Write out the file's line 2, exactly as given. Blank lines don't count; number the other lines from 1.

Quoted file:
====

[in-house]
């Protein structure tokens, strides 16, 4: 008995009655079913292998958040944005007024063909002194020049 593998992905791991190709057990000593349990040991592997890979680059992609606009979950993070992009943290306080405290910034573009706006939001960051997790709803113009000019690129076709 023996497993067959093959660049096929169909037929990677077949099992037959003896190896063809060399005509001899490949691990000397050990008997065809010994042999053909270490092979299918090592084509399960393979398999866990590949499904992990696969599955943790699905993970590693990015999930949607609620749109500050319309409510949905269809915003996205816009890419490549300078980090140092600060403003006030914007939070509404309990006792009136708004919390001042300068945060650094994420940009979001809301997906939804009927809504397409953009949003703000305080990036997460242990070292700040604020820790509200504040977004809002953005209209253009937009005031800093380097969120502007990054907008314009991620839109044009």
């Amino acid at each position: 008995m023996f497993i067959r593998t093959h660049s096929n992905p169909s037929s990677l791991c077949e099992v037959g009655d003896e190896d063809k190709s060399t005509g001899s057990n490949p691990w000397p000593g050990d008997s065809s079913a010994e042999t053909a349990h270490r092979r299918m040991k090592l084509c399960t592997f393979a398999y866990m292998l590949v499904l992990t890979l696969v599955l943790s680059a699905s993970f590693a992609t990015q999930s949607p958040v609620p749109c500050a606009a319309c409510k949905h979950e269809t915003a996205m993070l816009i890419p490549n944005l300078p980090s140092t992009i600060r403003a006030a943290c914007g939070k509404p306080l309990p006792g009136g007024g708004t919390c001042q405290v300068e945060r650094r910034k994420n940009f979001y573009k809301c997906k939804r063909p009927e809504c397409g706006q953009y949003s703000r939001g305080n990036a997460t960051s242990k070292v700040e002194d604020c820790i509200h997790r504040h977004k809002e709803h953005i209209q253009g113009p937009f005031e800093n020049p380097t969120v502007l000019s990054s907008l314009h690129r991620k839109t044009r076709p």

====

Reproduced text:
């Protein structure tokens, strides 16, 4: 008995009655079913292998958040944005007024063909002194020049 593998992905791991190709057990000593349990040991592997890979680059992609606009979950993070992009943290306080405290910034573009706006939001960051997790709803113009000019690129076709 023996497993067959093959660049096929169909037929990677077949099992037959003896190896063809060399005509001899490949691990000397050990008997065809010994042999053909270490092979299918090592084509399960393979398999866990590949499904992990696969599955943790699905993970590693990015999930949607609620749109500050319309409510949905269809915003996205816009890419490549300078980090140092600060403003006030914007939070509404309990006792009136708004919390001042300068945060650094994420940009979001809301997906939804009927809504397409953009949003703000305080990036997460242990070292700040604020820790509200504040977004809002953005209209253009937009005031800093380097969120502007990054907008314009991620839109044009």